“Today we are so saturated with incredible musicians who have come through, not the street, but the classroom. And then they’ve blossomed into great musicians. So this is what we’re producing now. There is a huge amount of great musicians available to the industry. So it’s a bit scary.  It’s a lot different than when Roy, or Nora, or Erykah were coming up. They had a much better chance of hitting it big. But this is one of the things that I really love about what I do. We feed the industry.  We have eight kids [graduates] with 31 Grammys. But you probably haven’t heard of the majority of those kids.

“If you look during my era, it was all based on big bands. That’s what I played on. And that’s gone. We teach kids now, in the classroom, the American Songbook. And that’s how they’re going to earn a living. Playing in trios, quartets and quintets.

Marantz has been teaching for more than 30 years. How’s teaching jazz different today?

Read More »

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Flickr Photo Of The Week

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Categorized Under: Visual Arts

photo of the week 600x420 postCongratulations to Mark Birnbaum of Dallas, the winner of the Flickr Photo of the Week contest! Mark has won our contest before; his last victory came in June of 2013. He follows last week’s winner, KT Shiue.

If you would like to participate in the Flickr Photo of the Week contest, all you need to do is upload your photo to our Flickr group page. It’s fine to submit a photo you took earlier than the current week, but we are hoping that the contest will inspire you to go out and shoot something fantastic this week to share with Art&Seek users. If the picture you take involves a facet of the arts, even better. The contest week will run from Monday to Sunday, and the Art&Seek staff will pick a winner on Monday afternoon. We’ll notify the winner through FlickrMail (so be sure to check those inboxes) and ask you to fill out a short survey to tell us a little more about yourself and the photo you took. We’ll post the winners’ photo on Wednesday.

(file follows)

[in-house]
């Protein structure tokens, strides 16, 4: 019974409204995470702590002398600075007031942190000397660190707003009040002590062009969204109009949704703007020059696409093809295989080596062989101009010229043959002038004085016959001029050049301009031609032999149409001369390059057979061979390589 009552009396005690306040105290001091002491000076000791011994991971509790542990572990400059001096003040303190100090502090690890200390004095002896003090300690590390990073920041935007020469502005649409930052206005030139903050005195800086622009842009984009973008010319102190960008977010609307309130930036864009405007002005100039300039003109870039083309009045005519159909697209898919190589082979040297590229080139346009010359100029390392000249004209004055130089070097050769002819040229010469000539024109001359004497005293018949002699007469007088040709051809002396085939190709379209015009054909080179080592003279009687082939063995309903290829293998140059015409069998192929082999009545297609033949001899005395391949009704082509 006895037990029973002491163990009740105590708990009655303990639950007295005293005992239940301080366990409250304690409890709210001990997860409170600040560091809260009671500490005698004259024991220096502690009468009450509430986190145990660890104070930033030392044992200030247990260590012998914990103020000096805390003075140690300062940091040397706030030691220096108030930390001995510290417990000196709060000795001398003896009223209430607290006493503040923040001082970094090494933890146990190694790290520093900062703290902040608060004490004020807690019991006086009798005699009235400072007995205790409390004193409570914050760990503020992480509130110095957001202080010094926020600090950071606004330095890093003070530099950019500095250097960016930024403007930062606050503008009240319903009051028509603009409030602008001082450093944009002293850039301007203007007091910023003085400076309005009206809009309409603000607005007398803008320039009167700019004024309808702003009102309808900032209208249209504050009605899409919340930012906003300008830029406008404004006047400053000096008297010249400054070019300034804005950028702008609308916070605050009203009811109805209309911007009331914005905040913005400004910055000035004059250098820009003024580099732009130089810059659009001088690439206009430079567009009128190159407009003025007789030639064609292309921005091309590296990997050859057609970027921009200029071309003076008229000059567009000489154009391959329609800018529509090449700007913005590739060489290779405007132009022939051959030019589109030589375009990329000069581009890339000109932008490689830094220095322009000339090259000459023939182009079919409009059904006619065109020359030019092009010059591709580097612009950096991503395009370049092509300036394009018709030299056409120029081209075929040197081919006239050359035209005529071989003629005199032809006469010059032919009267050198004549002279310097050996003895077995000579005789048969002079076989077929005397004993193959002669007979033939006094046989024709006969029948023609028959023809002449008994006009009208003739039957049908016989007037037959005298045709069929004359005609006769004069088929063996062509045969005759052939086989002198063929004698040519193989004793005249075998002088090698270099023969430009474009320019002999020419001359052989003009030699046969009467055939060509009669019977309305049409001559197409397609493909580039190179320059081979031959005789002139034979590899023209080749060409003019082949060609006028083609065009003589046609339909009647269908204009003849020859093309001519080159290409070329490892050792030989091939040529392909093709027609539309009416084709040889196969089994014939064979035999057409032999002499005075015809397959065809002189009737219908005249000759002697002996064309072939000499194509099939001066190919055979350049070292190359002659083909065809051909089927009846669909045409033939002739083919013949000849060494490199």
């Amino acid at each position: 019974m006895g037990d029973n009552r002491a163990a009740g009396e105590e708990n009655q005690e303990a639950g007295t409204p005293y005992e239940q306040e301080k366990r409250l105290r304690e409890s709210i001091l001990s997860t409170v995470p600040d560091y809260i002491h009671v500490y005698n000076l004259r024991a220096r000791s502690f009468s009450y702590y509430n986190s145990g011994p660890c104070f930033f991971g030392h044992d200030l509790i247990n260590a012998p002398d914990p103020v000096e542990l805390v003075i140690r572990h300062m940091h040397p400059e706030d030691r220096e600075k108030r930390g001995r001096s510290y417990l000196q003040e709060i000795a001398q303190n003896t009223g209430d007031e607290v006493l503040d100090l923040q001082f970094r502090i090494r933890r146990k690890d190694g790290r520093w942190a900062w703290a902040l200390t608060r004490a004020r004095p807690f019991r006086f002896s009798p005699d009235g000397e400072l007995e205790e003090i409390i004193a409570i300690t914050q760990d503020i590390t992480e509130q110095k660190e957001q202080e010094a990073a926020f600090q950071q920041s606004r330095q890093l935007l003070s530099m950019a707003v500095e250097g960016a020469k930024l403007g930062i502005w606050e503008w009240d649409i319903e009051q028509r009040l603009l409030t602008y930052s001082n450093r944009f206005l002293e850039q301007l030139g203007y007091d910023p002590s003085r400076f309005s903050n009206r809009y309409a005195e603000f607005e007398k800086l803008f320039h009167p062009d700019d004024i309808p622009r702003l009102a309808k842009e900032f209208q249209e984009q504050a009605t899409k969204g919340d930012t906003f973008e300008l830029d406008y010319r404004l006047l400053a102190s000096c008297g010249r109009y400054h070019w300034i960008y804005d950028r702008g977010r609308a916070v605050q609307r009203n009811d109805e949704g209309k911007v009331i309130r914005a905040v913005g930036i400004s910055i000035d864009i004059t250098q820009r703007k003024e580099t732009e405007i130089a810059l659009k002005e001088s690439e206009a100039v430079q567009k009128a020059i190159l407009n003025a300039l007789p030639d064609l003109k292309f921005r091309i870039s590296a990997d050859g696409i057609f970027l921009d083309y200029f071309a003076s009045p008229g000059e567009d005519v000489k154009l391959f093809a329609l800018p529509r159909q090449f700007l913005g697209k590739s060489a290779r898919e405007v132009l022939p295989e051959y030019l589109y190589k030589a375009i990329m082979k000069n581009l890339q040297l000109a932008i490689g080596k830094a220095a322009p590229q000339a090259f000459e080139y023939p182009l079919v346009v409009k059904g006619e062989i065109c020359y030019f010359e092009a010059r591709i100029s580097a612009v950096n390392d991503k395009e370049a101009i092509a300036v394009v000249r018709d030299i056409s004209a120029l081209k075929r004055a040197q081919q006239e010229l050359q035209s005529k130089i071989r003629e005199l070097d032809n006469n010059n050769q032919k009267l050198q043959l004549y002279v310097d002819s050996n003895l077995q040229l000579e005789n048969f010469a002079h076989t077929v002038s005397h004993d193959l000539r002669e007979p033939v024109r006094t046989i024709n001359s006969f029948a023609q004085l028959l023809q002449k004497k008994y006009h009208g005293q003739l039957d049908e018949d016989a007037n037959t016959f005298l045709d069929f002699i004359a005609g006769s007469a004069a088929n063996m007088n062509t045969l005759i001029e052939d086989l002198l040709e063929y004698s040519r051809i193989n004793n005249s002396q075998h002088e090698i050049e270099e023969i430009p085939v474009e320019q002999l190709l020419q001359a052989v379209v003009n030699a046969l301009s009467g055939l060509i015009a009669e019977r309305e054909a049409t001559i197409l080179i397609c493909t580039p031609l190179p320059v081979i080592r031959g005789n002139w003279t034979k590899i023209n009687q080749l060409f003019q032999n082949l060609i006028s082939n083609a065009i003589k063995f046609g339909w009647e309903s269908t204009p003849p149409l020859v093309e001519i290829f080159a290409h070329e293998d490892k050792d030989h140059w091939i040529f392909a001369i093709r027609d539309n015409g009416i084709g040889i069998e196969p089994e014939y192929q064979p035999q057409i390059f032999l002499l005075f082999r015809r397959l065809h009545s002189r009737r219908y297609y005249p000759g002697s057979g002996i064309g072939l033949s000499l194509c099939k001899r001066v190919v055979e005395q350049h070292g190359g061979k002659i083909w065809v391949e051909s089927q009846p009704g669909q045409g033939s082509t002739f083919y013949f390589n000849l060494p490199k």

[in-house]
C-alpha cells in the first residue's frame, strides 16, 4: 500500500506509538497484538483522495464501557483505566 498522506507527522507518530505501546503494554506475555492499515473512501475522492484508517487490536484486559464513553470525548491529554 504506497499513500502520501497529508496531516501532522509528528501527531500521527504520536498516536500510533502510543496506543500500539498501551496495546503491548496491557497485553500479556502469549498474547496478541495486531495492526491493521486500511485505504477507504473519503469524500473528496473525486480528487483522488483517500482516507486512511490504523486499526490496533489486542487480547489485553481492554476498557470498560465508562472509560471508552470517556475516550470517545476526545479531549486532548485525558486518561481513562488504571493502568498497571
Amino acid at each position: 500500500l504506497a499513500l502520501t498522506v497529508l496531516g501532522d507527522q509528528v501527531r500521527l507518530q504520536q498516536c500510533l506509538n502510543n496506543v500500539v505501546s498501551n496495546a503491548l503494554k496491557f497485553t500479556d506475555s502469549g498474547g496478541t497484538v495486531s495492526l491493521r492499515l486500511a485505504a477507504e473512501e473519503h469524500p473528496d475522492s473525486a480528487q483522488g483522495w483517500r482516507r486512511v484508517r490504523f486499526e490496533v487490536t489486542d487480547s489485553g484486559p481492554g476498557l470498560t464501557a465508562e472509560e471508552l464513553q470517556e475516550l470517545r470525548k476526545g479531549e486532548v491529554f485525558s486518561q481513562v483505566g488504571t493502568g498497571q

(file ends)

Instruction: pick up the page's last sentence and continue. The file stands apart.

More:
Now, here’s more from Mark:

Title of Photo: Tree People / Cowgirl

Equipment: iPhone 5s

Tell us more about your photo:  My sister was in from Santa Fe for Christmas weekend so I took her to the Bishop Arts (District). We wandered into Fête-ish and found a tree decorated with these wonderful mermaids and mermen. After a few touchups in Lightroom, I had a whole new circle of friends!

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First Look! In His New Video, Jaap Visits The ‘New World’

This season has seen the Dallas Symphony use the national and even international luster it’s gained through music director Jaap van Zweden to promote its concerts — by promoting the conductor. In its series of YouTube videos, The Maestro’s Choice, the DSO has employed Jaap as pitchman and guide in what amount to “illustrated program notes.” The best of the bunch so far have gone beyond the usual background of a composer or individual work to have van Zweden discuss his feelings about Dallas for the DSO’s JFK memorial concert, the technical and musical challenges of Brahms’ Violin Concerto and why Mahler’s Fourth Symphony has special meanings for him.

In the latest video (above), the maestro discusses Anton Dvorak’s New World Symphony, which the DSO plays Jan. 16-18 at the Meyerson. This one is more conventional than the previous videos, with Jaap sticking to the kind of info one can find in a typical program or liner note. Too bad because just when Jaap makes an interesting point — how Dvorak combines African-American and Bohemian sounds — he doesn’t turn to the score, as we might expect, but moves on to how the orchestra needs to be tight and prepared so it can improvise comfortably and freely.

On the other hand, we do get to hear how the Dutch pronounce Dvorak. You probably don’t want to attempt it. Because: tongue sprain. And flying spittle.

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The Big Deal: Ballet in Cinema – ‘The Sleeping Beauty’ At The Angelika Film Center

"The Sleeping Beauty" Photo by Damir Yusupov

“The Sleeping Beauty”
Photo by Damir Yusupov

The Angelika Film Center continues its Ballet in Cinema with the Bolshoi Ballet’s The Sleeping Beauty.  Long before Walt Disney worked his magic on this children’s fairy tale,  ballet master and choreographer  Marius Petipa and Russian composer Tchaikovsky worked together in 1890 to tell the storybook romance.  Their collaboration produced one of ballet’s most charming and famous classical ballets.

This production of The Sleeping Beauty, captured in HD, was one of the first performed in the newly renovated Bolshoi Theatre and features American dancer David Hallberg as Prince Desire. Hallberg is the first ever American principal dancer for the Bolshoi.  For this Big Deal we have a pair of tickets for the screening on Tuesday, Jan. 14 at 7 p.m. at the Angelika Film Center in Dallas.

And while you are signing up for this Big Deal you might also want to sign up for our other Big Deal this week, tickets to see the Elvis Lives! tribute concert at Bass Performance Hall.

PLEASE NOTE: Only Art&Seek e-newsletter subscribers can win the Big Deal.  If you are not a subscriber yet then take care of that first, then sign up below for a chance to see The Sleeping Beauty at the  Angelika Film Center in Dallas.